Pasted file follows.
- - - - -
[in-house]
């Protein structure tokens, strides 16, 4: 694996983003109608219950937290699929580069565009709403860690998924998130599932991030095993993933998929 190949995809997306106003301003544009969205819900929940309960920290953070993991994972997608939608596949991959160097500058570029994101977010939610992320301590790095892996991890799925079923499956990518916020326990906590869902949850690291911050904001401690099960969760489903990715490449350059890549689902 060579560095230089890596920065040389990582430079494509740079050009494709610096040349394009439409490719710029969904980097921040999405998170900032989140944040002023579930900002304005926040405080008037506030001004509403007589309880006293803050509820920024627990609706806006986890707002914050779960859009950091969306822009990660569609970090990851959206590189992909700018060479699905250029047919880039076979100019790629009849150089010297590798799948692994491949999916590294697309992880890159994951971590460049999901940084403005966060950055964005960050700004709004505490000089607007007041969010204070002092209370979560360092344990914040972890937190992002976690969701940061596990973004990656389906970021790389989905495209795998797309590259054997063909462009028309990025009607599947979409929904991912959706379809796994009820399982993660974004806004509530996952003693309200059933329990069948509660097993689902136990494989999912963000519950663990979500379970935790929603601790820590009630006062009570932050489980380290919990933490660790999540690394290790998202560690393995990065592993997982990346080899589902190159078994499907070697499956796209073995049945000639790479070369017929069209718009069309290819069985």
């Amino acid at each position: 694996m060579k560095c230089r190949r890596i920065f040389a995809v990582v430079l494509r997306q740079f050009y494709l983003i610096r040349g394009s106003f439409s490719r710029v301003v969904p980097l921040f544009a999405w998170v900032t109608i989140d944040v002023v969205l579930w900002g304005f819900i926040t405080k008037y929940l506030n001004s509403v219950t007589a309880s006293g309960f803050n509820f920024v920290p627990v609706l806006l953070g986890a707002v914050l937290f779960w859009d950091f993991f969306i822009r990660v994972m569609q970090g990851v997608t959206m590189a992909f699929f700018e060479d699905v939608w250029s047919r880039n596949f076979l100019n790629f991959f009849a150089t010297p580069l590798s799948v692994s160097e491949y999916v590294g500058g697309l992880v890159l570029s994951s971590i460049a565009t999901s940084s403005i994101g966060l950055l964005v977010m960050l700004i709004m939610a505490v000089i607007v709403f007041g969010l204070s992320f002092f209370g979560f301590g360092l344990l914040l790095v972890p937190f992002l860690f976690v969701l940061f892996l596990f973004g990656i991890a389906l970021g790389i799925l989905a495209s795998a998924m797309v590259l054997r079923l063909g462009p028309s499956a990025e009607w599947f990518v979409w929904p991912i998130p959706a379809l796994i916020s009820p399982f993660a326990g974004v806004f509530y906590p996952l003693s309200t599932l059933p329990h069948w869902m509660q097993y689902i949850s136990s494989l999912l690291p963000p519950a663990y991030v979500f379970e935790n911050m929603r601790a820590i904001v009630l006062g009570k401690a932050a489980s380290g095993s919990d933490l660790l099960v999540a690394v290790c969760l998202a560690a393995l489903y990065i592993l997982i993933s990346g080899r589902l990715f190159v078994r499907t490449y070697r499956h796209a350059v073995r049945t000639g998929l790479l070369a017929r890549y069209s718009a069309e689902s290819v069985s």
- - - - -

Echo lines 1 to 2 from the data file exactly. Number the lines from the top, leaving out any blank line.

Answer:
[in-house]
């Protein structure tokens, strides 16, 4: 694996983003109608219950937290699929580069565009709403860690998924998130599932991030095993993933998929 190949995809997306106003301003544009969205819900929940309960920290953070993991994972997608939608596949991959160097500058570029994101977010939610992320301590790095892996991890799925079923499956990518916020326990906590869902949850690291911050904001401690099960969760489903990715490449350059890549689902 060579560095230089890596920065040389990582430079494509740079050009494709610096040349394009439409490719710029969904980097921040999405998170900032989140944040002023579930900002304005926040405080008037506030001004509403007589309880006293803050509820920024627990609706806006986890707002914050779960859009950091969306822009990660569609970090990851959206590189992909700018060479699905250029047919880039076979100019790629009849150089010297590798799948692994491949999916590294697309992880890159994951971590460049999901940084403005966060950055964005960050700004709004505490000089607007007041969010204070002092209370979560360092344990914040972890937190992002976690969701940061596990973004990656389906970021790389989905495209795998797309590259054997063909462009028309990025009607599947979409929904991912959706379809796994009820399982993660974004806004509530996952003693309200059933329990069948509660097993689902136990494989999912963000519950663990979500379970935790929603601790820590009630006062009570932050489980380290919990933490660790999540690394290790998202560690393995990065592993997982990346080899589902190159078994499907070697499956796209073995049945000639790479070369017929069209718009069309290819069985």